& Cultural Preservation:
Project to Save the Museum of the Assistance
An Interview of Project Director Dr. Jean-François
Who is Jean-François Moreau? I'm the ongoing President of ADAMAP
[Association des Amis du Musée de l'Assistance Publique - Hôpitaux de Paris]
for a 3-year-mandate (2010-2012). I was an international academic radiologist
now retired who has been always fond of history in general and peculiarly of
history of medicine.
Why that alert? At the moment and for a while expected to be quite long,
the atmosphere has been deleterious at the administration of the Assistance
Publique – Hôpitaux de Paris, so called AP-HP, the “biggest French academic
hospital institution” with 42 active hospitals. We all know AP-HP has to be
submitted to drastic and prolonged plans of budget cuttings. This is not a
French exception, this is an ubiquitous serious problem because of the
destructive socio-economical crisis the world has to afford since 2007. Museums
and more generally all items dealing with culture usually are hated by the
official administrators having accounting executive functions.
the Adamap, we can be nothing but alarmed because we know the summertime is
propitious for ‘faits accomplis’ decisions of submissions – in this case, to close this museum!
Adamap’s Executive Bureau believes it is wiser
to prevent such a risk by a consistent alert with a strong international
campaign before anything negative and irreparable has been done. The risk is
plausible and credible and this campaign is necessary against the absurdity of
closing this museum.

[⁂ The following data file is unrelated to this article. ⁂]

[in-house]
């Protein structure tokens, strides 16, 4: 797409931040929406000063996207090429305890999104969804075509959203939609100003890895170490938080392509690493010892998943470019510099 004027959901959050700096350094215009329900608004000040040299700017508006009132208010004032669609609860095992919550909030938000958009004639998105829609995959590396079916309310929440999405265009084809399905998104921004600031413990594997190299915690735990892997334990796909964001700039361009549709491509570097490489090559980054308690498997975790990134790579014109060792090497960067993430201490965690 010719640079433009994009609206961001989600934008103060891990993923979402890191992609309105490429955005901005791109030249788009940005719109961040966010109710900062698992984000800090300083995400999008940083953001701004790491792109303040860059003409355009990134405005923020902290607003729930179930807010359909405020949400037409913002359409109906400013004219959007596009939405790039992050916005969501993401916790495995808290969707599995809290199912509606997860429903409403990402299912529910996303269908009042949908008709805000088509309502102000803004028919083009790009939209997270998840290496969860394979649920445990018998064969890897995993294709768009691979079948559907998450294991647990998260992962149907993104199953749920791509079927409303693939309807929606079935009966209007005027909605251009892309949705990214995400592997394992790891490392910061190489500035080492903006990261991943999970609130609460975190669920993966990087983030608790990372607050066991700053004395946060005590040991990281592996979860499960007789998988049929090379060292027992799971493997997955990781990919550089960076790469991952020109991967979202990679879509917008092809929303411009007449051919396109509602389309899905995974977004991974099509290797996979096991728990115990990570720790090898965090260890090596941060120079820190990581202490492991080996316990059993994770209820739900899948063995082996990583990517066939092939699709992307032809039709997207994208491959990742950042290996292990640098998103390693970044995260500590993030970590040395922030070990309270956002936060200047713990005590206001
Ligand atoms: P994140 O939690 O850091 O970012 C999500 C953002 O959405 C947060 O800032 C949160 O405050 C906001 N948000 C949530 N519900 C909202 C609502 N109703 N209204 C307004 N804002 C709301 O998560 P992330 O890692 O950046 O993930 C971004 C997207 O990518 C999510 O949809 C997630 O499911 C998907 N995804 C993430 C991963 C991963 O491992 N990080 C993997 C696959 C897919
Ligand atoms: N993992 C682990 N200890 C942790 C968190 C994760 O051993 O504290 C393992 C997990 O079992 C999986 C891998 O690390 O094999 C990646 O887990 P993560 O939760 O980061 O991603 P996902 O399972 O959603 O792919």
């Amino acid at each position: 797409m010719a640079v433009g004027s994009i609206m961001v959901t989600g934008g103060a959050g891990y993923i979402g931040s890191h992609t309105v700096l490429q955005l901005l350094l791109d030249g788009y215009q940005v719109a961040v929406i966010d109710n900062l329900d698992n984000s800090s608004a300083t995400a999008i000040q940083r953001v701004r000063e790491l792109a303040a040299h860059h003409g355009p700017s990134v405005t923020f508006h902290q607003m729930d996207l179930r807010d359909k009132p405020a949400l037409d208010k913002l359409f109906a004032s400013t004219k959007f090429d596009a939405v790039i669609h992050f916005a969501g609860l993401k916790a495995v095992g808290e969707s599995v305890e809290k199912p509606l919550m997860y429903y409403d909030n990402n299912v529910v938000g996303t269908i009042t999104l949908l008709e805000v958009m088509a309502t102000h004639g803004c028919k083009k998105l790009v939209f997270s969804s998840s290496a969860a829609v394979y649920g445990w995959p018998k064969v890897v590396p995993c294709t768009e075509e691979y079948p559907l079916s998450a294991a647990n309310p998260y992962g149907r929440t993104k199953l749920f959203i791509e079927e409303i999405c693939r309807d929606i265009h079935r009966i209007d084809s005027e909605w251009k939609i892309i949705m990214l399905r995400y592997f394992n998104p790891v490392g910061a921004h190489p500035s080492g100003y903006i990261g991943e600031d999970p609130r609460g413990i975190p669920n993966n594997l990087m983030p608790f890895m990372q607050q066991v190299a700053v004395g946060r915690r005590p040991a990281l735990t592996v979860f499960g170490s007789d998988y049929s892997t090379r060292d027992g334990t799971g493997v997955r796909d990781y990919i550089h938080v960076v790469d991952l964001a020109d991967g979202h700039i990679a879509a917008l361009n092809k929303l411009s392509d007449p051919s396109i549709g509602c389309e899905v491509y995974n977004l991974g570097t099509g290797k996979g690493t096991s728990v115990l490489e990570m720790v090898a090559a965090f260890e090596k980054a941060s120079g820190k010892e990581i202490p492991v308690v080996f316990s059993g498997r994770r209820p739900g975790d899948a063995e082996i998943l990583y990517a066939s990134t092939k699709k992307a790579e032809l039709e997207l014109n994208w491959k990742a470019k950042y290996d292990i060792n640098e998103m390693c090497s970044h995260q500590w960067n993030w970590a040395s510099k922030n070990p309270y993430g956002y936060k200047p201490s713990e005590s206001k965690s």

What is Adamap? L'Association des Amis du Musée de l'AP-HP (ADAMAP) was
founded in 2003 in order “to defend and to illustrate” the millenary memory of
the social and sanitary role played by the hospitals of Paris since the
creation of the Hôtel-Dieu in the early Middle Ages which all visitors of Notre-Dame de Paris cathedral on the Ile de la Cité may
have seen since 1164 AC. The active life of the Musée de l’AP-HP, governmental
limited by regular but rigid administrative constraints. It needs an
association (non-profit) to provide flexibility without any risk of unethical
behavior. The museum director Ms Anne Nardin and the Adamap are working
synergically and complementarily according to the paradigm “independence within
interdependence” popularized by our former Prime Minister, Edgar Faure. This will help the management of our respective
cultural programs and the search for patrons.
edits and publishes a quarterly Letter. It owns its website opened in 2008.
Moreover, not only do we have to conserve existing history but we also must
increase the items with contemporary exhibits. We must conserve these important
testimonies of medical history of the AP-HP. The official budget of the Museum
cannot support the amount of expenditure required to achieve such a goal.
What is the Musée de l’AP-HP? The Musée de l’AP-HP is the first French
hospital museum in size and in age. It was created in 1934, a symbolic year
when the government established a political program of great works in order to
fight against the catastrophic socio-economical consequences of the crisis of